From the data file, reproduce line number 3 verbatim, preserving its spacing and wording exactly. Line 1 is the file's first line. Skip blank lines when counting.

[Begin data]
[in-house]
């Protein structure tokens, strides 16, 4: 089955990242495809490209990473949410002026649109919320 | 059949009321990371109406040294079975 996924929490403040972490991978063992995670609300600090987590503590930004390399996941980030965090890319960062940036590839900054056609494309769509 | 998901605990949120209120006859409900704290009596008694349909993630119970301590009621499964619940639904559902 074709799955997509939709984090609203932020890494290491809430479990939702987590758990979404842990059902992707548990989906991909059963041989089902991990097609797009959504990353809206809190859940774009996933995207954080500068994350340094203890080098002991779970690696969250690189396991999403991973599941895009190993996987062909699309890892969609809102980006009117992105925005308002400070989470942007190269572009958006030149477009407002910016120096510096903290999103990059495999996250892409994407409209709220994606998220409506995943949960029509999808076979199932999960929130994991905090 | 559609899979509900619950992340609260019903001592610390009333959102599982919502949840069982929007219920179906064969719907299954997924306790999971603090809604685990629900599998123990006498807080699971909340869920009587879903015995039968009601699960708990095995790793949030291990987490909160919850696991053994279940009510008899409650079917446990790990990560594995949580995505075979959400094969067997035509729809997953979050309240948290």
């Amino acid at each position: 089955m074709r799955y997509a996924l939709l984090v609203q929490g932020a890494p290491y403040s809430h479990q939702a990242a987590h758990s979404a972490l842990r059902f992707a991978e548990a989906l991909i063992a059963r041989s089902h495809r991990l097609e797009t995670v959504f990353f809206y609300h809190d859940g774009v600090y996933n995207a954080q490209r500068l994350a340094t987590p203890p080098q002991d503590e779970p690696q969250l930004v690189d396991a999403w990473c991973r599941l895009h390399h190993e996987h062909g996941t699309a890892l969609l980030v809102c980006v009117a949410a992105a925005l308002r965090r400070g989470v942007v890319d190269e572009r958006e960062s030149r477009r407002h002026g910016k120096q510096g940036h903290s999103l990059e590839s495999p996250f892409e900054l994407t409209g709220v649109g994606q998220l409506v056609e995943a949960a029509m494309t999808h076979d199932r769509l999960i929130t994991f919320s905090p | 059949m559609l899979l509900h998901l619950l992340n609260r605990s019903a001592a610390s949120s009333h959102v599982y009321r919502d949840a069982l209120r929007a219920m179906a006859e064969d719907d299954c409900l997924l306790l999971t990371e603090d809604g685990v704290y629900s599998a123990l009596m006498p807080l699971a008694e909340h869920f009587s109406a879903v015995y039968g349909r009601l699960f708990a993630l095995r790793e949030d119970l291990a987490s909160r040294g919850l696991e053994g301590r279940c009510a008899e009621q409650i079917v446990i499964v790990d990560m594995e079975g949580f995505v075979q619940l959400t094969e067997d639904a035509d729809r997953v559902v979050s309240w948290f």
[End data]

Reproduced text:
């Amino acid at each position: 089955m074709r799955y997509a996924l939709l984090v609203q929490g932020a890494p290491y403040s809430h479990q939702a990242a987590h758990s979404a972490l842990r059902f992707a991978e548990a989906l991909i063992a059963r041989s089902h495809r991990l097609e797009t995670v959504f990353f809206y609300h809190d859940g774009v600090y996933n995207a954080q490209r500068l994350a340094t987590p203890p080098q002991d503590e779970p690696q969250l930004v690189d396991a999403w990473c991973r599941l895009h390399h190993e996987h062909g996941t699309a890892l969609l980030v809102c980006v009117a949410a992105a925005l308002r965090r400070g989470v942007v890319d190269e572009r958006e960062s030149r477009r407002h002026g910016k120096q510096g940036h903290s999103l990059e590839s495999p996250f892409e900054l994407t409209g709220v649109g994606q998220l409506v056609e995943a949960a029509m494309t999808h076979d199932r769509l999960i929130t994991f919320s905090p | 059949m559609l899979l509900h998901l619950l992340n609260r605990s019903a001592a610390s949120s009333h959102v599982y009321r919502d949840a069982l209120r929007a219920m179906a006859e064969d719907d299954c409900l997924l306790l999971t990371e603090d809604g685990v704290y629900s599998a123990l009596m006498p807080l699971a008694e909340h869920f009587s109406a879903v015995y039968g349909r009601l699960f708990a993630l095995r790793e949030d119970l291990a987490s909160r040294g919850l696991e053994g301590r279940c009510a008899e009621q409650i079917v446990i499964v790990d990560m594995e079975g949580f995505v075979q619940l959400t094969e067997d639904a035509d729809r997953v559902v979050s309240w948290f």